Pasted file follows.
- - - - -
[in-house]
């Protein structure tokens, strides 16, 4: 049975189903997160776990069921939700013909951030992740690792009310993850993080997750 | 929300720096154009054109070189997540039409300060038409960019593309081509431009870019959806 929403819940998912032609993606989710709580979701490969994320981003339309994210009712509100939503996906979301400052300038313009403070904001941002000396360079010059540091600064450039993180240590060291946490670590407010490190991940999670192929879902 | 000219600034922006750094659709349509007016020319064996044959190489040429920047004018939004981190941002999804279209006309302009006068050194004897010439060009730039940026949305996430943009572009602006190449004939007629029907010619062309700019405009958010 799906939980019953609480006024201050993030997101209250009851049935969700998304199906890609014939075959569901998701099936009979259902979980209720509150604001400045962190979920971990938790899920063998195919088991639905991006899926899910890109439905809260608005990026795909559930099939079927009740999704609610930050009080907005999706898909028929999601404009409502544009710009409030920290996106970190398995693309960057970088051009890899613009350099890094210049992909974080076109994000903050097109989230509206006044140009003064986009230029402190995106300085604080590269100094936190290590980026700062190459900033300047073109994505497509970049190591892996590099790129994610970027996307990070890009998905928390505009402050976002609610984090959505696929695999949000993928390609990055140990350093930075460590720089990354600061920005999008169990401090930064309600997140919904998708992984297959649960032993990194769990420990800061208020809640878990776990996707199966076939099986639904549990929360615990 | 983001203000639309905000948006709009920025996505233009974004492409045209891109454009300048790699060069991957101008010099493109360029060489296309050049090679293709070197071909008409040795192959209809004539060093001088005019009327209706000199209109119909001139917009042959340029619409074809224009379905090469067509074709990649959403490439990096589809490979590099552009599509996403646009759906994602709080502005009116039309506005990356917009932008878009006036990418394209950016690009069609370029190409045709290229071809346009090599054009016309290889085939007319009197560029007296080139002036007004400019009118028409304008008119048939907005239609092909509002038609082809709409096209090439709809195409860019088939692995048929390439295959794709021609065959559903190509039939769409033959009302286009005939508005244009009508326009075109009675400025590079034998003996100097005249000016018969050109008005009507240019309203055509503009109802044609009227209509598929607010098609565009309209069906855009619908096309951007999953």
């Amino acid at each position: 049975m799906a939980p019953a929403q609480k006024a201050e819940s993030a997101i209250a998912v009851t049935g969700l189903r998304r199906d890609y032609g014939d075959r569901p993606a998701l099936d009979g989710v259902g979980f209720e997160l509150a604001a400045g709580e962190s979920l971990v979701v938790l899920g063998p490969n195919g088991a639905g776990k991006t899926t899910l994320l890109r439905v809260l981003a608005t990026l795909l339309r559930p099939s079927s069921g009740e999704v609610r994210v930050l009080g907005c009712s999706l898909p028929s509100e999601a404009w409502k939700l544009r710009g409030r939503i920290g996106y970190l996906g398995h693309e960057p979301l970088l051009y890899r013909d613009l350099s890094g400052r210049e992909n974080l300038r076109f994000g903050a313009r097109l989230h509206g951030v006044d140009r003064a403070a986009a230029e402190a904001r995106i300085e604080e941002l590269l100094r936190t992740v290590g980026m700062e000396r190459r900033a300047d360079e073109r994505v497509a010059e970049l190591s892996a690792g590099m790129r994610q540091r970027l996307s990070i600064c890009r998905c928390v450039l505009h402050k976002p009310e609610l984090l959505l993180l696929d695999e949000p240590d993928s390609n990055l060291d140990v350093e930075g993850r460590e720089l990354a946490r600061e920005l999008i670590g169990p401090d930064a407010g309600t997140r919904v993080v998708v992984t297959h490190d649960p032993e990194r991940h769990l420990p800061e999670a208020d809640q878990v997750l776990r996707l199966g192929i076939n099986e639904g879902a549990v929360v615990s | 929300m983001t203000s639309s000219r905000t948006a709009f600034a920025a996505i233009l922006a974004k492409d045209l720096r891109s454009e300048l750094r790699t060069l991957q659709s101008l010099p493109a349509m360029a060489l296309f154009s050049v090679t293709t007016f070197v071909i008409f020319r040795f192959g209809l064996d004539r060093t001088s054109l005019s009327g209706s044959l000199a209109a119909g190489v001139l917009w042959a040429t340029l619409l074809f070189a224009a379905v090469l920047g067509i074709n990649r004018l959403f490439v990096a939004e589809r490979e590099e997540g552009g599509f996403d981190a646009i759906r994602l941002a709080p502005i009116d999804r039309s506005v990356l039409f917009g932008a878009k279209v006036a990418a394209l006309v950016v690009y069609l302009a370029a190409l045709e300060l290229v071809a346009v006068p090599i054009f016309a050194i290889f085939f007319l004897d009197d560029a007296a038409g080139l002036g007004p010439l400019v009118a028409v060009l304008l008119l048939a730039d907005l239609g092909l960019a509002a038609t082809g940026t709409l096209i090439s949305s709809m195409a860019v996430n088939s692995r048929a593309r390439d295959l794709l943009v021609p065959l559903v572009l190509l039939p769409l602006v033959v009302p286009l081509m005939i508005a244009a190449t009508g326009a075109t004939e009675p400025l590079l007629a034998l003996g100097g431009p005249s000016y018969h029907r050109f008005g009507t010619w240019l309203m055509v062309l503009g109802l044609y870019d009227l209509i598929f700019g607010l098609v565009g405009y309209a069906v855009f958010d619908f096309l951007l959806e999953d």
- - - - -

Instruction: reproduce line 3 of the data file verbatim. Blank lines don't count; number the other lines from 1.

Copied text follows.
């Amino acid at each position: 049975m799906a939980p019953a929403q609480k006024a201050e819940s993030a997101i209250a998912v009851t049935g969700l189903r998304r199906d890609y032609g014939d075959r569901p993606a998701l099936d009979g989710v259902g979980f209720e997160l509150a604001a400045g709580e962190s979920l971990v979701v938790l899920g063998p490969n195919g088991a639905g776990k991006t899926t899910l994320l890109r439905v809260l981003a608005t990026l795909l339309r559930p099939s079927s069921g009740e999704v609610r994210v930050l009080g907005c009712s999706l898909p028929s509100e999601a404009w409502k939700l544009r710009g409030r939503i920290g996106y970190l996906g398995h693309e960057p979301l970088l051009y890899r013909d613009l350099s890094g400052r210049e992909n974080l300038r076109f994000g903050a313009r097109l989230h509206g951030v006044d140009r003064a403070a986009a230029e402190a904001r995106i300085e604080e941002l590269l100094r936190t992740v290590g980026m700062e000396r190459r900033a300047d360079e073109r994505v497509a010059e970049l190591s892996a690792g590099m790129r994610q540091r970027l996307s990070i600064c890009r998905c928390v450039l505009h402050k976002p009310e609610l984090l959505l993180l696929d695999e949000p240590d993928s390609n990055l060291d140990v350093e930075g993850r460590e720089l990354a946490r600061e920005l999008i670590g169990p401090d930064a407010g309600t997140r919904v993080v998708v992984t297959h490190d649960p032993e990194r991940h769990l420990p800061e999670a208020d809640q878990v997750l776990r996707l199966g192929i076939n099986e639904g879902a549990v929360v615990s | 929300m983001t203000s639309s000219r905000t948006a709009f600034a920025a996505i233009l922006a974004k492409d045209l720096r891109s454009e300048l750094r790699t060069l991957q659709s101008l010099p493109a349509m360029a060489l296309f154009s050049v090679t293709t007016f070197v071909i008409f020319r040795f192959g209809l064996d004539r060093t001088s054109l005019s009327g209706s044959l000199a209109a119909g190489v001139l917009w042959a040429t340029l619409l074809f070189a224009a379905v090469l920047g067509i074709n990649r004018l959403f490439v990096a939004e589809r490979e590099e997540g552009g599509f996403d981190a646009i759906r994602l941002a709080p502005i009116d999804r039309s506005v990356l039409f917009g932008a878009k279209v006036a990418a394209l006309v950016v690009y069609l302009a370029a190409l045709e300060l290229v071809a346009v006068p090599i054009f016309a050194i290889f085939f007319l004897d009197d560029a007296a038409g080139l002036g007004p010439l400019v009118a028409v060009l304008l008119l048939a730039d907005l239609g092909l960019a509002a038609t082809g940026t709409l096209i090439s949305s709809m195409a860019v996430n088939s692995r048929a593309r390439d295959l794709l943009v021609p065959l559903v572009l190509l039939p769409l602006v033959v009302p286009l081509m005939i508005a244009a190449t009508g326009a075109t004939e009675p400025l590079l007629a034998l003996g100097g431009p005249s000016y018969h029907r050109f008005g009507t010619w240019l309203m055509v062309l503009g109802l044609y870019d009227l209509i598929f700019g607010l098609v565009g405009y309209a069906v855009f958010d619908f096309l951007l959806e999953d």